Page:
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updated: 7/2/2014 6:15 AM

U.S. soccer team far from a disappointment

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  • United States' goalkeeper Tim Howard, reacting after Belgium's Kevin De Bruyne scored the opening goal Tuesday, kept his team in the game with 16 saves.

      United States' goalkeeper Tim Howard, reacting after Belgium's Kevin De Bruyne scored the opening goal Tuesday, kept his team in the game with 16 saves.
    Associated Press

 
 

As much as we wanted to believe in this U.S. national soccer team, we always knew a long run through this World Cup was a lot to ask.

If that doesn't make you feel any better about Tuesday's 2-1 extra-time loss to Belgium, that's a good thing.

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Just getting out of the Group of Death was an accomplishment and a surprise. In the Round of 16, Belgium was just plain better than the United States, though the Americans showed heart to the bitter end.

There's nothing wrong with saying this is one of the top 16 soccer nations in the world … for now. This team earned it the hard way, but more will and should be expected in Russia in 2018 and in Qatar in 2022.

This team, however, went as far as it could go. Incredibly, this team went further than Portugal, England, Italy and defending champion Spain.

Who would have predicted that three weeks ago?

If that still doesn't ease the heartbreak, that's a good thing, too. It means you care, and you're not alone. Now we know there are an awful lot of Americans who care about American soccer.

But on a day when the United States needed a couple of players to be special, to have the game of their lives, only two did. Goalkeeper Tim Howard saved his teammates' bacon by making a whopping 16 saves, keeping the Americans in the game longer than they deserved to be.

DeAndre Yedlin entered the game in the 32nd minute and provided some much-needed energy. But to reach the World Cup quarterfinals, if your best players are your goalkeeper and your 20-year-old substitute right back, you'd better also have a little luck.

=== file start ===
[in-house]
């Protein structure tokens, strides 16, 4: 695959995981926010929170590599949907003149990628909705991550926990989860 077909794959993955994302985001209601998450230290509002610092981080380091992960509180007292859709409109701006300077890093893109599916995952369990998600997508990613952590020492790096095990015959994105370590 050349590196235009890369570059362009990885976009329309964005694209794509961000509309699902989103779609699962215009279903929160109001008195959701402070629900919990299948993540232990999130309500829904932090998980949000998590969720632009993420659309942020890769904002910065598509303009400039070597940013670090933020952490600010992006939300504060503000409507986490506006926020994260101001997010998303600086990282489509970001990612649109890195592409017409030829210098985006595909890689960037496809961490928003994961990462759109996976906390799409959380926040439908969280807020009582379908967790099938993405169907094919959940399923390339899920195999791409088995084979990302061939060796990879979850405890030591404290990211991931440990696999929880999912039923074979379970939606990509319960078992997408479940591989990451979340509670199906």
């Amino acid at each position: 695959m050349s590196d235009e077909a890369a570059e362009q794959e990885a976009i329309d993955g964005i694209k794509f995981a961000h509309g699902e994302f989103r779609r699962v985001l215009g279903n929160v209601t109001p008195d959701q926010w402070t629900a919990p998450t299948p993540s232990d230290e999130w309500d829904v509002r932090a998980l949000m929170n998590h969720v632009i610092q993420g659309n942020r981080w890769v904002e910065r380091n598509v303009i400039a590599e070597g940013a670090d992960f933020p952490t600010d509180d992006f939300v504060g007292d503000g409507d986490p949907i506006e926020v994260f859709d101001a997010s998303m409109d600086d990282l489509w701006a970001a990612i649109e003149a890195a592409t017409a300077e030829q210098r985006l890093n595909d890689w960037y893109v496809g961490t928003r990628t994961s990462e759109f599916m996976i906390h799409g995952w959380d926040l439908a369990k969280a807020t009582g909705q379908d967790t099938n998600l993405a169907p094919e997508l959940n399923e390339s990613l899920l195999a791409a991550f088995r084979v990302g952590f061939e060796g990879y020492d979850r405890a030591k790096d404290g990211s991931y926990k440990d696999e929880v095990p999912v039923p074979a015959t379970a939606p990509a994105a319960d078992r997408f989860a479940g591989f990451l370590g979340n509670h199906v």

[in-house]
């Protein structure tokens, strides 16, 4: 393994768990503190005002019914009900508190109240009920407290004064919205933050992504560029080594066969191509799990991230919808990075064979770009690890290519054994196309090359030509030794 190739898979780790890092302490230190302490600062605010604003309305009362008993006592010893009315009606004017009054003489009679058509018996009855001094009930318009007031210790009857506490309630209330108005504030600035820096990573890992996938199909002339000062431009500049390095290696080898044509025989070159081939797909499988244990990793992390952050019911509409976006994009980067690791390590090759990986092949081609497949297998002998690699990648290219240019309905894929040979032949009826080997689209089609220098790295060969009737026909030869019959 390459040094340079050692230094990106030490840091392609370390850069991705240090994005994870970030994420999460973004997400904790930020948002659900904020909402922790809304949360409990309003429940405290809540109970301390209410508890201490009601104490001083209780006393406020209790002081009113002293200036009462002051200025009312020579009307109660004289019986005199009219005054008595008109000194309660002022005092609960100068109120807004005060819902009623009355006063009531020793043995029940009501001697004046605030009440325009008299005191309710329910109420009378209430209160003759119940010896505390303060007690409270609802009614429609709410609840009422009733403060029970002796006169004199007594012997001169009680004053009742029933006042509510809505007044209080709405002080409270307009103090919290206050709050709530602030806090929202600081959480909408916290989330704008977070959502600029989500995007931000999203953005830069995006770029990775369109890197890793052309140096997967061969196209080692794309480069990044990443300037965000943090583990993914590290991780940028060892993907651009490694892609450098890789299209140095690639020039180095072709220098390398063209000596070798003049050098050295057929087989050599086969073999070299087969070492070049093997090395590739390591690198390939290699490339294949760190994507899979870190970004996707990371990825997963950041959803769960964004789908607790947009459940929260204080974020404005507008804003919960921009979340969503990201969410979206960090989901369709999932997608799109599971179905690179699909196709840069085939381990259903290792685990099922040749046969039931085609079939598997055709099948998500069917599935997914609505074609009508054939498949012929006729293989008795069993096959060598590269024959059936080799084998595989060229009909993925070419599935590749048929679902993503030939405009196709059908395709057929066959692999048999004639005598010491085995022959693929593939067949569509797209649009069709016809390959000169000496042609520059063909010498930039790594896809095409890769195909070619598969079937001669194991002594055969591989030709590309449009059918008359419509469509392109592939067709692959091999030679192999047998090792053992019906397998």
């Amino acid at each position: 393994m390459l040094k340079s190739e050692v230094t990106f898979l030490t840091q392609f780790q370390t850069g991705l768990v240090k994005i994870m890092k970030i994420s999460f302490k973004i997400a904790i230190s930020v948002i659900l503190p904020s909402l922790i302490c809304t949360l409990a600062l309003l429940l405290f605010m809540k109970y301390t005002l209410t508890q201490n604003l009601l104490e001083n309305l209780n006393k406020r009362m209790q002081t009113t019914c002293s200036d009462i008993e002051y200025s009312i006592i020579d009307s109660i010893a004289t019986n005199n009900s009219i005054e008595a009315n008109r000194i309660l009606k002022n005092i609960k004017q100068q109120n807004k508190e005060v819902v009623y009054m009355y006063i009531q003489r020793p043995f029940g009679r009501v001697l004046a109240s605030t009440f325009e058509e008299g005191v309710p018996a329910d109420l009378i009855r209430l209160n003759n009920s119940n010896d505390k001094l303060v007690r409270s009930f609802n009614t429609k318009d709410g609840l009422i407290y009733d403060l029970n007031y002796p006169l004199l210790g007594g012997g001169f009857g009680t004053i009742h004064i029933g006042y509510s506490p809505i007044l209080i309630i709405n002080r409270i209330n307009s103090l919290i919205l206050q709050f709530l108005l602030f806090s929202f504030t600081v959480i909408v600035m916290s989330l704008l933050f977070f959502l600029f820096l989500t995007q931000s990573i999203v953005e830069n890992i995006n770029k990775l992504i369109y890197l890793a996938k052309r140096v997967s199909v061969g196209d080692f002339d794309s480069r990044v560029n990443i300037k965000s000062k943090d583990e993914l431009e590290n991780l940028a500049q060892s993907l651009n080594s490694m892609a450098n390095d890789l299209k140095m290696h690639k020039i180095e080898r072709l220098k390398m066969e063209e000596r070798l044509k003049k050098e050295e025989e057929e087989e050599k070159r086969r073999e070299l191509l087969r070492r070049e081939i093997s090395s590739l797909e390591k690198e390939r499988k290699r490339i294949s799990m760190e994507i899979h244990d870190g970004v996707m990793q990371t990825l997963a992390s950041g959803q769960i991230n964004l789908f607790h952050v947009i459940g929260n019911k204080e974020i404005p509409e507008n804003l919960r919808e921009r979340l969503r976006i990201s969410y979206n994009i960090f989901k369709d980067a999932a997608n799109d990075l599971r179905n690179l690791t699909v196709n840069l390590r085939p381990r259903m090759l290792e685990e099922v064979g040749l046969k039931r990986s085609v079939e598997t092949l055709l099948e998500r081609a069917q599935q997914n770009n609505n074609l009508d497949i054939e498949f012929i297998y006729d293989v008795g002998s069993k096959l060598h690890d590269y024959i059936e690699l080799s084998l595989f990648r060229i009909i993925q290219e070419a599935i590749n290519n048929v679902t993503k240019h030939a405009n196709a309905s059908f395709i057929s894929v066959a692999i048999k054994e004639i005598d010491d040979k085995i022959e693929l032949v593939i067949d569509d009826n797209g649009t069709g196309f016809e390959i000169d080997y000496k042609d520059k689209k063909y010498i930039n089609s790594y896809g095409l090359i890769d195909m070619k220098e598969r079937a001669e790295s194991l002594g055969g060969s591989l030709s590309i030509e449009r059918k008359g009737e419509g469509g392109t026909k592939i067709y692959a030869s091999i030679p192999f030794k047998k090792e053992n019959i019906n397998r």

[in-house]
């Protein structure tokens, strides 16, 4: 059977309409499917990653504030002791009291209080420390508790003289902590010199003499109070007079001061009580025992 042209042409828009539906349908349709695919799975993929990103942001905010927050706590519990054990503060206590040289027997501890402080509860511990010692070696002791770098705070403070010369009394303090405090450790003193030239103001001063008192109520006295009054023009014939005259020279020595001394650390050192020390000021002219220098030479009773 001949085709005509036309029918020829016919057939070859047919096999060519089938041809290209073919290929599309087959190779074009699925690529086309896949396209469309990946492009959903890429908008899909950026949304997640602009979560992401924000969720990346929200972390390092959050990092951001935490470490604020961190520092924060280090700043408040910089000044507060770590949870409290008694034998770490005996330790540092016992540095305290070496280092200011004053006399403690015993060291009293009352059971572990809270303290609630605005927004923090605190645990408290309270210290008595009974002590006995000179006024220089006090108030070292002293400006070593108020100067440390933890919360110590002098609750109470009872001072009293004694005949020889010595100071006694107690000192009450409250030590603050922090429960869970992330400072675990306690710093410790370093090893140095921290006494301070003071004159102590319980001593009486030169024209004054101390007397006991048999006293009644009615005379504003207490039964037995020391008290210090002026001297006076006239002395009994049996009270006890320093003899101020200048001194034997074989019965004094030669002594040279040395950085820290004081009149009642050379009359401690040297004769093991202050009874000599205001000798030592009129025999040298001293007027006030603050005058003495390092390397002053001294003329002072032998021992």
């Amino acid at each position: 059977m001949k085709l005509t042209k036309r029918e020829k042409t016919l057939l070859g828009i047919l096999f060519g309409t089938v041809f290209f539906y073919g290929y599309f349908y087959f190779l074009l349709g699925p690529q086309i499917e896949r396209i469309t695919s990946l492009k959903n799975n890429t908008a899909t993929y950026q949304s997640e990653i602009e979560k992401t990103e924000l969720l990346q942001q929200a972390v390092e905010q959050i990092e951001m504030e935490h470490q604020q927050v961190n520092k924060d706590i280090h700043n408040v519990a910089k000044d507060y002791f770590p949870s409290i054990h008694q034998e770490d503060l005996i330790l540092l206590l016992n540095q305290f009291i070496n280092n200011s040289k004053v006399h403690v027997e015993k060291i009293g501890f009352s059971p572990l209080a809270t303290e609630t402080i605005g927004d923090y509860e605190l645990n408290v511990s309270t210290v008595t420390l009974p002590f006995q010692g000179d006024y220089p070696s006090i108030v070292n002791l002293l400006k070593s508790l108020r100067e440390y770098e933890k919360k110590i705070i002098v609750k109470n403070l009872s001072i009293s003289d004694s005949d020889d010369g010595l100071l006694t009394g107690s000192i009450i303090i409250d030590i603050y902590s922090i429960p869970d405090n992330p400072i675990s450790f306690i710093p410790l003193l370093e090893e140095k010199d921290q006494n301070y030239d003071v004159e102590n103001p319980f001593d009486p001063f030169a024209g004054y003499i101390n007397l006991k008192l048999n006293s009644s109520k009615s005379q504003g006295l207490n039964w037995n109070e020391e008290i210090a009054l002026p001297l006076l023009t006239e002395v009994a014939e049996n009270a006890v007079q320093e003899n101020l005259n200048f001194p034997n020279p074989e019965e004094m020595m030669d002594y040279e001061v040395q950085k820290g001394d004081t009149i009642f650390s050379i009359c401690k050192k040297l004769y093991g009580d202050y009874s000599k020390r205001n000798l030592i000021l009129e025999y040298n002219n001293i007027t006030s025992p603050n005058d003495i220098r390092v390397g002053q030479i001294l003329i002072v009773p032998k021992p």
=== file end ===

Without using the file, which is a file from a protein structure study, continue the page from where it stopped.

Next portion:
A strange bounce, an awkward deflection, nothing like that came the Americans' way.

The United States didn't keep the ball in the attacking third of the field enough, and it wasn't skilled enough when it did make the Belgium defense nervous. Too often the Americans let the Belgians off the hook.

Belgium brought on talented striker Romelu Lukaku in the 91st minute, and 2 goals quickly followed. The Americans' answer to Lukaku, Jozy Altidore, remained benched by a bad hamstring despite pregame talk that he would be available.

Kevin De Bruyne finally broke through for Belgium with a 93rd-minute goal, and Lukaku scored off a counterattack to make it 2-0 when the United States was pushing forward trying to tie the game.

It was up to 19-year-old Julian Green, seeing his first minutes of World Cup action, to give the Americans hope again with a 107th-minute goal. While the United States kept the drama in the game until the final whistle, none of his teammates' could match Green's goal despite some golden chances.

Still, these players provided their countrymen with some special memories. And this team leaves Brazil with the promise of even better things to come.

In 1990 the United States was thrilled just to qualify for the World Cup and the chance to get blown out in each of its three games. In 1994 it seemed incredible that the United States reached the Round for 16 for the first time.

In 2002 the United States made it to the World Cup quarterfinals for the first time. In 2014 the United States showed the Round of 16 should be expected every World Cup, anything less a disappointment.

There's every reason to believe the United States men's national soccer team is going to keep getting better. That's a good thing to remember.

• Follow Orrin's soccer reports on Twitter @Orrin_Schwarz.

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